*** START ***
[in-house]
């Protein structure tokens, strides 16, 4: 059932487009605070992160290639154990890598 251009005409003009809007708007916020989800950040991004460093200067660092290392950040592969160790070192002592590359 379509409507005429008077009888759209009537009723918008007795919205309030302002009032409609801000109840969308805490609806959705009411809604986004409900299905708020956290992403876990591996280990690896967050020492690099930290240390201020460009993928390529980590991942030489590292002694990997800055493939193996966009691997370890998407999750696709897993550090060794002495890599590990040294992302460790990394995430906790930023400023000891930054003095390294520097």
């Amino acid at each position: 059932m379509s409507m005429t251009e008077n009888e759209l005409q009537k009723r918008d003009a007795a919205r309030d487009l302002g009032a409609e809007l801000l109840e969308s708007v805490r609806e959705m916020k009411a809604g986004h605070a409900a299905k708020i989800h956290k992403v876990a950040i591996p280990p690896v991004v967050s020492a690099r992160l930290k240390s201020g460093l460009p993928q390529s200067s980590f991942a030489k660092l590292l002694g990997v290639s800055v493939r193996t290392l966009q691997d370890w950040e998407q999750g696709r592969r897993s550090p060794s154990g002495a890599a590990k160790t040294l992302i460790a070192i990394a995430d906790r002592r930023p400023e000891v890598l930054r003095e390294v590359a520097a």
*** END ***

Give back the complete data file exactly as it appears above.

[in-house]
């Protein structure tokens, strides 16, 4: 059932487009605070992160290639154990890598 251009005409003009809007708007916020989800950040991004460093200067660092290392950040592969160790070192002592590359 379509409507005429008077009888759209009537009723918008007795919205309030302002009032409609801000109840969308805490609806959705009411809604986004409900299905708020956290992403876990591996280990690896967050020492690099930290240390201020460009993928390529980590991942030489590292002694990997800055493939193996966009691997370890998407999750696709897993550090060794002495890599590990040294992302460790990394995430906790930023400023000891930054003095390294520097």
């Amino acid at each position: 059932m379509s409507m005429t251009e008077n009888e759209l005409q009537k009723r918008d003009a007795a919205r309030d487009l302002g009032a409609e809007l801000l109840e969308s708007v805490r609806e959705m916020k009411a809604g986004h605070a409900a299905k708020i989800h956290k992403v876990a950040i591996p280990p690896v991004v967050s020492a690099r992160l930290k240390s201020g460093l460009p993928q390529s200067s980590f991942a030489k660092l590292l002694g990997v290639s800055v493939r193996t290392l966009q691997d370890w950040e998407q999750g696709r592969r897993s550090p060794s154990g002495a890599a590990k160790t040294l992302i460790a070192i990394a995430d906790r002592r930023p400023e000891v890598l930054r003095e390294v590359a520097a």